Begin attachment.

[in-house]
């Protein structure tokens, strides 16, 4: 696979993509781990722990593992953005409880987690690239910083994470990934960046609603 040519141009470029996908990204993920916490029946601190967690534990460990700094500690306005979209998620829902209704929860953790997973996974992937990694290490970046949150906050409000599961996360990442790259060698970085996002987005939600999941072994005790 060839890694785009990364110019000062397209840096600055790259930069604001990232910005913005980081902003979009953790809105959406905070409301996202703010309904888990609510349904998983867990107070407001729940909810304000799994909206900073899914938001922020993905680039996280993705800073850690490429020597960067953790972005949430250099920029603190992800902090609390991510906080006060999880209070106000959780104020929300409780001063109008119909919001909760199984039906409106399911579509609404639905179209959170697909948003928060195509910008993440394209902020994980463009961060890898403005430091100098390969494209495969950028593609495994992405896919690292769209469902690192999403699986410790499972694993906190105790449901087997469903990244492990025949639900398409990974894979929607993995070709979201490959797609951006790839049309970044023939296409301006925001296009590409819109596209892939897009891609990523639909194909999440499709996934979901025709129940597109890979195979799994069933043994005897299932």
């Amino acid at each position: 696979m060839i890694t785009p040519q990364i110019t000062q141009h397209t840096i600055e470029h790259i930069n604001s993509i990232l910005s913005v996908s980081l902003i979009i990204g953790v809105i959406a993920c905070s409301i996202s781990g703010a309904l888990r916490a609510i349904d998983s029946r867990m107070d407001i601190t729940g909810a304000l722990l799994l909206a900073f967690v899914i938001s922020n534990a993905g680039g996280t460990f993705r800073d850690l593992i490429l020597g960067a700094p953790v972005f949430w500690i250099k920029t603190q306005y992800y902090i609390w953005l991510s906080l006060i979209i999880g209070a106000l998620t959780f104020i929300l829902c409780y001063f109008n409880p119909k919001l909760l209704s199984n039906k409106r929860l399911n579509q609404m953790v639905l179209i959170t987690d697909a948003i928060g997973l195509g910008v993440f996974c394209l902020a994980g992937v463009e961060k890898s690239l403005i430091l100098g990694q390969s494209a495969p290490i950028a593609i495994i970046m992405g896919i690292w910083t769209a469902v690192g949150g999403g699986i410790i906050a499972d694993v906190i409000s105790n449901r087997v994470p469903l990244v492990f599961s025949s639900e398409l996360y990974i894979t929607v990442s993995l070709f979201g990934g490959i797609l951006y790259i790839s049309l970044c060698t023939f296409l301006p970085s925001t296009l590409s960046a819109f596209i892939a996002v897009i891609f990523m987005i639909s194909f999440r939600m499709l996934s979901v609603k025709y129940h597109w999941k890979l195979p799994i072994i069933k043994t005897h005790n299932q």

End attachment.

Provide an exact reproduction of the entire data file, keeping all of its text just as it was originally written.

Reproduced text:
[in-house]
């Protein structure tokens, strides 16, 4: 696979993509781990722990593992953005409880987690690239910083994470990934960046609603 040519141009470029996908990204993920916490029946601190967690534990460990700094500690306005979209998620829902209704929860953790997973996974992937990694290490970046949150906050409000599961996360990442790259060698970085996002987005939600999941072994005790 060839890694785009990364110019000062397209840096600055790259930069604001990232910005913005980081902003979009953790809105959406905070409301996202703010309904888990609510349904998983867990107070407001729940909810304000799994909206900073899914938001922020993905680039996280993705800073850690490429020597960067953790972005949430250099920029603190992800902090609390991510906080006060999880209070106000959780104020929300409780001063109008119909919001909760199984039906409106399911579509609404639905179209959170697909948003928060195509910008993440394209902020994980463009961060890898403005430091100098390969494209495969950028593609495994992405896919690292769209469902690192999403699986410790499972694993906190105790449901087997469903990244492990025949639900398409990974894979929607993995070709979201490959797609951006790839049309970044023939296409301006925001296009590409819109596209892939897009891609990523639909194909999440499709996934979901025709129940597109890979195979799994069933043994005897299932």
């Amino acid at each position: 696979m060839i890694t785009p040519q990364i110019t000062q141009h397209t840096i600055e470029h790259i930069n604001s993509i990232l910005s913005v996908s980081l902003i979009i990204g953790v809105i959406a993920c905070s409301i996202s781990g703010a309904l888990r916490a609510i349904d998983s029946r867990m107070d407001i601190t729940g909810a304000l722990l799994l909206a900073f967690v899914i938001s922020n534990a993905g680039g996280t460990f993705r800073d850690l593992i490429l020597g960067a700094p953790v972005f949430w500690i250099k920029t603190q306005y992800y902090i609390w953005l991510s906080l006060i979209i999880g209070a106000l998620t959780f104020i929300l829902c409780y001063f109008n409880p119909k919001l909760l209704s199984n039906k409106r929860l399911n579509q609404m953790v639905l179209i959170t987690d697909a948003i928060g997973l195509g910008v993440f996974c394209l902020a994980g992937v463009e961060k890898s690239l403005i430091l100098g990694q390969s494209a495969p290490i950028a593609i495994i970046m992405g896919i690292w910083t769209a469902v690192g949150g999403g699986i410790i906050a499972d694993v906190i409000s105790n449901r087997v994470p469903l990244v492990f599961s025949s639900e398409l996360y990974i894979t929607v990442s993995l070709f979201g990934g490959i797609l951006y790259i790839s049309l970044c060698t023939f296409l301006p970085s925001t296009l590409s960046a819109f596209i892939a996002v897009i891609f990523m987005i639909s194909f999440r939600m499709l996934s979901v609603k025709y129940h597109w999941k890979l195979p799994i072994i069933k043994t005897h005790n299932q």